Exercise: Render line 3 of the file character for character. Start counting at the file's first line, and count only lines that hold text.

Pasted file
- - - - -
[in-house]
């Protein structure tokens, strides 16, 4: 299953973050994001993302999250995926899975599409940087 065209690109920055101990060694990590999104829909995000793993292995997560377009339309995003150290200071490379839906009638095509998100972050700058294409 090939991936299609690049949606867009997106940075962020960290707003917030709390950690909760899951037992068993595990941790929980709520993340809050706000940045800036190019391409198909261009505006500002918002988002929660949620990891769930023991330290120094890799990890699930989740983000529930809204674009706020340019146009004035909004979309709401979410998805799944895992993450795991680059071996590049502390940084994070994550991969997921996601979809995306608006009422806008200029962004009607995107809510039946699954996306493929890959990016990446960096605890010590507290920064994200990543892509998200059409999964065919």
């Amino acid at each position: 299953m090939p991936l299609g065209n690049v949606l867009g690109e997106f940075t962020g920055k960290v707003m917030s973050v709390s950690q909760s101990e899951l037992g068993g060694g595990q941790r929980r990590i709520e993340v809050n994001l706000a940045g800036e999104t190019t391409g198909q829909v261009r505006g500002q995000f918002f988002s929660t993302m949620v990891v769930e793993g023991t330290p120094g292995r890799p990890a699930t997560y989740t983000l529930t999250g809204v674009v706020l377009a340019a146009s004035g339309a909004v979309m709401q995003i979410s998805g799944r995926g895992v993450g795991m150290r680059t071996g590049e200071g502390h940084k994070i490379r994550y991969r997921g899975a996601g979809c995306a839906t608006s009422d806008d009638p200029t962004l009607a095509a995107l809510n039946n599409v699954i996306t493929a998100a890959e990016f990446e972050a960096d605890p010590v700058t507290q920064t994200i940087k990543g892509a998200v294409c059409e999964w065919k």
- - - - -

């Amino acid at each position: 299953m090939p991936l299609g065209n690049v949606l867009g690109e997106f940075t962020g920055k960290v707003m917030s973050v709390s950690q909760s101990e899951l037992g068993g060694g595990q941790r929980r990590i709520e993340v809050n994001l706000a940045g800036e999104t190019t391409g198909q829909v261009r505006g500002q995000f918002f988002s929660t993302m949620v990891v769930e793993g023991t330290p120094g292995r890799p990890a699930t997560y989740t983000l529930t999250g809204v674009v706020l377009a340019a146009s004035g339309a909004v979309m709401q995003i979410s998805g799944r995926g895992v993450g795991m150290r680059t071996g590049e200071g502390h940084k994070i490379r994550y991969r997921g899975a996601g979809c995306a839906t608006s009422d806008d009638p200029t962004l009607a095509a995107l809510n039946n599409v699954i996306t493929a998100a890959e990016f990446e972050a960096d605890p010590v700058t507290q920064t994200i940087k990543g892509a998200v294409c059409e999964w065919k």